According to Bell, Shepheard had been adamant that the VP SS was the car to have for Class D (for touring cars above 4000cc) over the more powerful VN SS Group A due largely to the fragility of the latter’s differential.
The Castle Hill group had bought two-dozen VP SS Commodores for its fleet of salesman, but Richards’ car was the only manual and hence chosen as the race car after efforts to get a free SS directly from Holden failed.
“When I drove it to George’s workshop to start preparation he said, ‘I thought this car was going to be new, it’s got 16,000km on it’!” recalls Bell, who travelled from Rockhampton each weekend to work on the car.
While Holden did not supply a car, it did support the project with an engine; the very one that had been used in Holden’s famous Akubra-backed VP SS Ute at the 12 Hour the previous year.
“Peter and Bev Brock brought the Akubra Ute engine up to Bathurst,” says Bell of the five-litre Holden V8. “It was installed in the car at the track and is still in the car today.”
The team had a challenging race week which included initial fuel surge issues and a near-miss for Scott in qualifying when Wayne Gardner crashed his Honda NSX at McPhillamy Park directly ahead.
Brock took the wheel for the start on Sunday and the car ran smoothly through the early hours before the driver reported it’d dropped two cylinders.
“There was a hotspot behind the power steering pump where the air couldn’t flow over the plug leads. Two leads had been resting on each other and were cross-firing,” Bell explains.
“We had a spare SS in the garage so one of the guys ran in, parted the crowd in the garage like Moses parting the red sea, ripped the leads off that car and changed them over.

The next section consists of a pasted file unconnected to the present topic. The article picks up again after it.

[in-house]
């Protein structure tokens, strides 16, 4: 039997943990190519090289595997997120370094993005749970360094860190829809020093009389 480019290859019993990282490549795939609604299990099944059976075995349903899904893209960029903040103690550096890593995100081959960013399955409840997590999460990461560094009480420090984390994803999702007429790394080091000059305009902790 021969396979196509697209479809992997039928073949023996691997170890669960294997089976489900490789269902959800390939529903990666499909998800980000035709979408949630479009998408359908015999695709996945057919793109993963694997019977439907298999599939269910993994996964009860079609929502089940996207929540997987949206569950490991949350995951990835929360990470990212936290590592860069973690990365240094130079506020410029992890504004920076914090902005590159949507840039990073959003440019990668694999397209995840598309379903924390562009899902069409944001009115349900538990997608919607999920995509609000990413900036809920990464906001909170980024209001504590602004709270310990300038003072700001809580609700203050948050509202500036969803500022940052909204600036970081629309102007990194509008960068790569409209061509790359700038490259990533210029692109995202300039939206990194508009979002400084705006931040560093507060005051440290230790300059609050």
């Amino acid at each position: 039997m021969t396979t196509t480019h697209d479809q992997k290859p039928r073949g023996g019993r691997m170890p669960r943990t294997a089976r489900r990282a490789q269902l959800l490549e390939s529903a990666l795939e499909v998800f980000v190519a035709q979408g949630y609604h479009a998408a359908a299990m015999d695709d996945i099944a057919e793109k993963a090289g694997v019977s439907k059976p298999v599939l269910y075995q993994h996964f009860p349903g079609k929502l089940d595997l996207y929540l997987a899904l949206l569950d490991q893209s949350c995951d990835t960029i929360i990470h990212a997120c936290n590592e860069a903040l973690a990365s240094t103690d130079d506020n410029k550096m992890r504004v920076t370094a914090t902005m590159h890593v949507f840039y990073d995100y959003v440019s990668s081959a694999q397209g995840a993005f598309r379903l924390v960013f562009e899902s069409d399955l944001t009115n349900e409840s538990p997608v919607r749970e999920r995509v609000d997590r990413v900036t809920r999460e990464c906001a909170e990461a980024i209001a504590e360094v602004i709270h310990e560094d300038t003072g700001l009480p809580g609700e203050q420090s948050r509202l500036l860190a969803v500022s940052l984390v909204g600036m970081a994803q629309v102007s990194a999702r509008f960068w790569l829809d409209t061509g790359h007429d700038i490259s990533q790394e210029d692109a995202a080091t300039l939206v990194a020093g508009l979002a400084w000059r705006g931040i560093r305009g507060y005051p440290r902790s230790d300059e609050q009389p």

“After Brock went back out the problem was still there and we thought it was our day over, but it turned out two of the leads had simply been crossed in the changeover!
“He came in again and once the leads were swapped, she was fixed, and it’s never had a problem since.”
Brock and Scott completed 242 laps for eighth outright and first in a class that only had two other entries; an EB Falcon XR8 that logged 240 laps, and a VN Group A that recorded 199 laps having lost time with diff trouble.
When Bell bought the Castle Hill Commodore its roll-cage, fuel cell and various other items were removed and stored so it could be used as a road car, while its race livery – faded from outdoor promotional duties – was also stripped.
“I drove it around for a little while, I actually proposed to my wife in that car, and I was starting to use it on my farm but then I thought ‘I can’t do that’, so I bought a Ute and I parked this car,” he says.
It wasn’t until after Brock’s death in 2006 that Bell returned the car to its Bathurst form, which he says included collecting its original wheels and other bits and pieces from Tony Scott’s mother’s house!
Bell has subsequently run the car at a handful of events, including the 2016 Muscle Car Masters to mark 10 years since Brock’s passing, but is wary of driving it too often.
“It’s got nothing to prove and I don’t want to damage it. It’s an original car,” he says.
“Sadly, a lot of good cars in those days were simply discarded and I’m glad this one survived.”